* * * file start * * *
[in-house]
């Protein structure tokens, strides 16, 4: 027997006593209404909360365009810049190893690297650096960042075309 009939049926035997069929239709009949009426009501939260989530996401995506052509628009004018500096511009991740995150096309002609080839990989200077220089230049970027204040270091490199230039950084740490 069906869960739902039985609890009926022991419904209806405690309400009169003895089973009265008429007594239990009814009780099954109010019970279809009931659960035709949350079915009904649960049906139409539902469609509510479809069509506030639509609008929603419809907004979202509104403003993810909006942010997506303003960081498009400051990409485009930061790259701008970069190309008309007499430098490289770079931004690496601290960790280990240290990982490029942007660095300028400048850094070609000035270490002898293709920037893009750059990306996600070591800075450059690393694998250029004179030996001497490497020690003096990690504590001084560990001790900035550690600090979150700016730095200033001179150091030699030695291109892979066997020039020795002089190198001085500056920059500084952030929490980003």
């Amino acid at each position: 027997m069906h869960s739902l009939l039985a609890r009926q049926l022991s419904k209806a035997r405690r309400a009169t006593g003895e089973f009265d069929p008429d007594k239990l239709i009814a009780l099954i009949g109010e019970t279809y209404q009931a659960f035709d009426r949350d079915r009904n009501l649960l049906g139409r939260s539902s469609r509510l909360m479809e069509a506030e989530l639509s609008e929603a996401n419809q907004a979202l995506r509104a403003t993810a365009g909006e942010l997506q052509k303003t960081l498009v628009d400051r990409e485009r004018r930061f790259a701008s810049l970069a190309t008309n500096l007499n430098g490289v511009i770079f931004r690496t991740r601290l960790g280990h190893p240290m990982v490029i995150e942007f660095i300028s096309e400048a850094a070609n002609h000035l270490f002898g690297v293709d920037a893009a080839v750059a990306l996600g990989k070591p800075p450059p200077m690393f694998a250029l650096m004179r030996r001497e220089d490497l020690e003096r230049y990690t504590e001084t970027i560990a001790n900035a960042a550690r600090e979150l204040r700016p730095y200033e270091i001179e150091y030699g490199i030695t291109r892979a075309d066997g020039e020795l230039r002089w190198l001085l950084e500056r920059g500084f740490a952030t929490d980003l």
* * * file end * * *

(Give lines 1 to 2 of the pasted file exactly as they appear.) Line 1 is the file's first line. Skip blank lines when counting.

[in-house]
């Protein structure tokens, strides 16, 4: 027997006593209404909360365009810049190893690297650096960042075309 009939049926035997069929239709009949009426009501939260989530996401995506052509628009004018500096511009991740995150096309002609080839990989200077220089230049970027204040270091490199230039950084740490 069906869960739902039985609890009926022991419904209806405690309400009169003895089973009265008429007594239990009814009780099954109010019970279809009931659960035709949350079915009904649960049906139409539902469609509510479809069509506030639509609008929603419809907004979202509104403003993810909006942010997506303003960081498009400051990409485009930061790259701008970069190309008309007499430098490289770079931004690496601290960790280990240290990982490029942007660095300028400048850094070609000035270490002898293709920037893009750059990306996600070591800075450059690393694998250029004179030996001497490497020690003096990690504590001084560990001790900035550690600090979150700016730095200033001179150091030699030695291109892979066997020039020795002089190198001085500056920059500084952030929490980003």